I just did a strangely therapeutic thing. I threw away my yearbooks. Yup, all of them, every grade from first to twelfth. And I’m here to tell you, it felt fantastic.
I have never been one to hang onto memories. I do not dwell on the past. I learn from it and move on like a healthy human being. I am always looking forward to the next chapter, the next goal, the next challenge, whatever, as long as it’s next.
I’m a purger by nature, call me an anti-hoarder. My wife and I moved a lot during the first decade of our relationship. Some of it was work-related, others were due to housing needs or lifestyle. On average, we moved about twice a year. And you know what sucks? Moving heavy shit from one place to another. And you know what really sucks? Moving heavy shit that you never use from one place to another.
We moved so often that we decided to implement some rules in order to make our lives easier. First, we decided to own nothing that couldn’t be moved by one person. No more sleeper sofas, only sectional couches. Second, we invested in reusable plastic bins instead of hunting down cardboard boxes. That decision alone significantly cut down on headaches. Third, we would chuck/donate anything that we hadn’t touched in three months, with the exception of seasonal items. But for some reason, certain items enjoyed immunity from that rule, yearbooks included.
I was taught growing up that memories matter. You’ll want to re-read those grade school love letters. You’ll want to revisit those pictures from vacations. You’ll want to recapture your youth by looking through yearbooks. I’m now pushing 40 and you know what I never want to do? Any of those things. And yet, I lug boxes of this crap from place to place, having never looked at any of them for more than a few seconds.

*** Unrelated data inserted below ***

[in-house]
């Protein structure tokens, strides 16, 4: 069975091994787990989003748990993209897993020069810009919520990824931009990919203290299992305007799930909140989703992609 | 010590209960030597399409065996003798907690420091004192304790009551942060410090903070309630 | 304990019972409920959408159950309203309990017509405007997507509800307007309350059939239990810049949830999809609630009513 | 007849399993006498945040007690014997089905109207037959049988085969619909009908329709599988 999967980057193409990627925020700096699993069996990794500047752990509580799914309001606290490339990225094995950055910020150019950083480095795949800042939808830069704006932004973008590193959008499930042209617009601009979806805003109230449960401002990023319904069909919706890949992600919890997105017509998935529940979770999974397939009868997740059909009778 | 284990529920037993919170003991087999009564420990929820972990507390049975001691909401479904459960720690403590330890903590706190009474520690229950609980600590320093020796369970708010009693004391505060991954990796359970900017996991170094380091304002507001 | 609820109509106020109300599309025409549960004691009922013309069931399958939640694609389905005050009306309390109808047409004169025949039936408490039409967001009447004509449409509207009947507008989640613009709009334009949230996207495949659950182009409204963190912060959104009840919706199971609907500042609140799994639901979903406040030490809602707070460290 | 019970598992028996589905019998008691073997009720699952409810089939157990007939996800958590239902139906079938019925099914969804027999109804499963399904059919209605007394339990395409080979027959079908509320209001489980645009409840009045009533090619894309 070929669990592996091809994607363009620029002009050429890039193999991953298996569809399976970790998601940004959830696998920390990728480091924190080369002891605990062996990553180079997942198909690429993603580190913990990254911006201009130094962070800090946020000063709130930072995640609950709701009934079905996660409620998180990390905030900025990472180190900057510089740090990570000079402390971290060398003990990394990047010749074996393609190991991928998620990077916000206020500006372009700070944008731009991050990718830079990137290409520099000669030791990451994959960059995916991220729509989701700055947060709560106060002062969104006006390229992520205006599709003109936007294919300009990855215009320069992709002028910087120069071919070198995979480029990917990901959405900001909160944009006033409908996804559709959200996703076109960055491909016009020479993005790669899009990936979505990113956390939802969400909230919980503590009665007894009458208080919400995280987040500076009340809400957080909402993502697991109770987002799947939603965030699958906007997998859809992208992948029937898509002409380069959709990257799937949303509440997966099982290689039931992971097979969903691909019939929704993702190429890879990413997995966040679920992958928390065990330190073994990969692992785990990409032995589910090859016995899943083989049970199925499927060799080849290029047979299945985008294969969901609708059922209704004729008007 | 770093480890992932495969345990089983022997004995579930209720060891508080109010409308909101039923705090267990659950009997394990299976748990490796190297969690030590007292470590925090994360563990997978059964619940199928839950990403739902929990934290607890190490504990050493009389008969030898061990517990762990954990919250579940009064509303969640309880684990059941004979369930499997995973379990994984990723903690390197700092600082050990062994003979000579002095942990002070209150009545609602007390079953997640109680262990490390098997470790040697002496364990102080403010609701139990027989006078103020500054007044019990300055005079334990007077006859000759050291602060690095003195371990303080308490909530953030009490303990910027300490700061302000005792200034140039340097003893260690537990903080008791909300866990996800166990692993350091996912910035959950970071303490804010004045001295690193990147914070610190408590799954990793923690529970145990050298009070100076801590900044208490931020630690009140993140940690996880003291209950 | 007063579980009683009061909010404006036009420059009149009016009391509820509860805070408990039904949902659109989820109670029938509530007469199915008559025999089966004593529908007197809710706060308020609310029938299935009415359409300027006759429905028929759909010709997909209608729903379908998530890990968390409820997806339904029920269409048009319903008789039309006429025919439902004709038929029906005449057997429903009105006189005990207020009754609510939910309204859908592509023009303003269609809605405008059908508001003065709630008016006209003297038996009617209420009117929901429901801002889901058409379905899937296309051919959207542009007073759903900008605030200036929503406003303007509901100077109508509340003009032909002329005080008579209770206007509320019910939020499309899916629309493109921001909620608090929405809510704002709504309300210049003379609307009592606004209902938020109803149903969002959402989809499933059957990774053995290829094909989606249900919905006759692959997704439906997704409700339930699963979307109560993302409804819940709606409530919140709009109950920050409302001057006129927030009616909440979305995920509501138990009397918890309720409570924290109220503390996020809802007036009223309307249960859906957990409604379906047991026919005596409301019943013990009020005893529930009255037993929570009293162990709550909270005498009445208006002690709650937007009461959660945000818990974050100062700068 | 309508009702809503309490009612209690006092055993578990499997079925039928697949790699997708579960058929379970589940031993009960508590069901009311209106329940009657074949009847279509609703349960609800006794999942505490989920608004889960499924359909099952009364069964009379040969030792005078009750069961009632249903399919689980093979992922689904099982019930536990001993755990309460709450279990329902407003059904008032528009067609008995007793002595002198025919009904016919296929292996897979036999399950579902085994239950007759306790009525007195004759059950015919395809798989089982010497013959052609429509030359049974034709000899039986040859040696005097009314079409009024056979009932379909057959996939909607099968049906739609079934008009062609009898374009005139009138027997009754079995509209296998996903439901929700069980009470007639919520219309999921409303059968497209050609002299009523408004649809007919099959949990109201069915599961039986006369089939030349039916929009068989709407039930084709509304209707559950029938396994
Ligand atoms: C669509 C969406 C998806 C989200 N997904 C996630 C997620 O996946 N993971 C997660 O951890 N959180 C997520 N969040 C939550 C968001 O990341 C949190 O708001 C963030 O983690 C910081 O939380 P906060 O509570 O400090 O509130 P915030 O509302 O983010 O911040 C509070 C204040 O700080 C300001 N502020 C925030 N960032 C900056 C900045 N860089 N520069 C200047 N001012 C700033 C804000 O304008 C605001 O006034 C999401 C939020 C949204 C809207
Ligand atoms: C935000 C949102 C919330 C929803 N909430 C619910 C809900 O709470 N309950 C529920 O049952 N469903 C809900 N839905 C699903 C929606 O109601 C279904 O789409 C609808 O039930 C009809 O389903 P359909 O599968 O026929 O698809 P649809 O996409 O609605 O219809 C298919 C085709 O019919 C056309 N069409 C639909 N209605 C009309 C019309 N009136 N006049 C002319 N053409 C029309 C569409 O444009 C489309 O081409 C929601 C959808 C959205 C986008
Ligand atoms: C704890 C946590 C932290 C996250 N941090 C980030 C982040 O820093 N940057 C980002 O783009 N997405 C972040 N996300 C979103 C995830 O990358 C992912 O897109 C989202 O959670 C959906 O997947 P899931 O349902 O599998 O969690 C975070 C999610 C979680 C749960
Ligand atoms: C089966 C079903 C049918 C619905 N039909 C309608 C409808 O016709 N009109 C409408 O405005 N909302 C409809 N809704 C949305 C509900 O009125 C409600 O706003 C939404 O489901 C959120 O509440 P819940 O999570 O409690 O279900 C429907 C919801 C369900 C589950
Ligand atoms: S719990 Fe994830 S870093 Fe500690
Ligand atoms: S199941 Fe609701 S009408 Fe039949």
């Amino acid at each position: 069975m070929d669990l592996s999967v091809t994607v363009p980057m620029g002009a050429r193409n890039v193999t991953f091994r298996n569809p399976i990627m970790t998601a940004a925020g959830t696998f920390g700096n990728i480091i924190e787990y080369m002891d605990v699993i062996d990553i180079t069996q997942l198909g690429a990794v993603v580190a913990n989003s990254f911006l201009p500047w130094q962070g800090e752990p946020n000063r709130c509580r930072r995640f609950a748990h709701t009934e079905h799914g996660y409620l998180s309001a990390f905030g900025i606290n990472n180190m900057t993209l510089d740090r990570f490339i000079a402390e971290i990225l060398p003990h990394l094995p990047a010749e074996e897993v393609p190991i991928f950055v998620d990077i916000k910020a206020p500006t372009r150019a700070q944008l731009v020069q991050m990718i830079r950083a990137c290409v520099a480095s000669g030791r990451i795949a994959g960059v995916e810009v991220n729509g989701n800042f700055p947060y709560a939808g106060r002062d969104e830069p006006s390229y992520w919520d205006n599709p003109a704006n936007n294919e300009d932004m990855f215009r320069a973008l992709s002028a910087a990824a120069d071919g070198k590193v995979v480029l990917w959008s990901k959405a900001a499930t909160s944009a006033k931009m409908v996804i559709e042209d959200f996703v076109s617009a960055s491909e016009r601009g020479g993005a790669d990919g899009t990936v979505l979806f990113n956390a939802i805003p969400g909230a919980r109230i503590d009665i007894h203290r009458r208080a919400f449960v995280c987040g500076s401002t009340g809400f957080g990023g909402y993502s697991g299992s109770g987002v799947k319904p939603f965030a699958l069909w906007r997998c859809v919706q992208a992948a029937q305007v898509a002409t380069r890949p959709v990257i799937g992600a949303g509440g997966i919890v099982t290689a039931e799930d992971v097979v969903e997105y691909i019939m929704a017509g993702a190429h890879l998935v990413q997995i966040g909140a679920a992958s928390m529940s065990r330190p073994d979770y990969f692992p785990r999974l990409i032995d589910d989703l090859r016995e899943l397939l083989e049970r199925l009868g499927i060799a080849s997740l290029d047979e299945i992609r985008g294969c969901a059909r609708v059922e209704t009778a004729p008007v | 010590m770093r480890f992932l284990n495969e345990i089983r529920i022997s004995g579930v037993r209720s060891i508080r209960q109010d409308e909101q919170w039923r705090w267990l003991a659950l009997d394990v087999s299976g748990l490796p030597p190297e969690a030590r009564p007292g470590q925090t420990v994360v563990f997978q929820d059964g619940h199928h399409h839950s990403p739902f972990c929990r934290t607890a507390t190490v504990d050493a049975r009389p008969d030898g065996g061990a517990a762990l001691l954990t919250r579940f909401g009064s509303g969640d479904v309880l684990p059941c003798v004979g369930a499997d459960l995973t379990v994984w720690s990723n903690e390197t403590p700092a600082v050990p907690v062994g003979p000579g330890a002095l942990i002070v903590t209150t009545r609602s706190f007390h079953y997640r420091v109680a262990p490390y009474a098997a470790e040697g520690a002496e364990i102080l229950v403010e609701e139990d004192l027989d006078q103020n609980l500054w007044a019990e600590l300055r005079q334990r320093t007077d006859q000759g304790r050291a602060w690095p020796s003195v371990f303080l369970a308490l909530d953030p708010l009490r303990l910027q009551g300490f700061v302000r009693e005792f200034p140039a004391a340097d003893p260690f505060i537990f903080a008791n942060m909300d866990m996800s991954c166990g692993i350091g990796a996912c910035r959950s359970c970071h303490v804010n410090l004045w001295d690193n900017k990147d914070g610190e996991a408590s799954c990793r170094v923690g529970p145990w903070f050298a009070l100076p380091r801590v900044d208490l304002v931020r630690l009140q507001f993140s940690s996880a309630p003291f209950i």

No more. I’m done lugging around the past.
And so, I chucked it all. I threw away shoe boxes full of report cards and love letters. I threw away picture albums full of vague things I don’t care to remember. And most importantly, I threw away a stack of heavy yearbooks. I even took a few minutes to glance through them, wondering how I would feel. Not surprisingly, I didn’t feel anything. I read notes from people I don’t remember or care about. I looked through pictures I don’t remember or care about. To be honest, it felt like snooping inside the life of a different person. And in a sense, I was. I’m not that person anymore, so why was I carrying him around?
That’s when I thought about Uncle Rico from Napoleon Dynamite, the ultimate man-child. I went to a small town high school where everybody married each other after graduation. I was one of the few that escaped and opted to explore the world, which expanded my perspective. Every year, that town gets smaller and smaller. I have grown as a human and I hunger for fresh insights. And as I fill my life with new experience, I have to make space by purging the backlog. In short, the yearbooks had to go.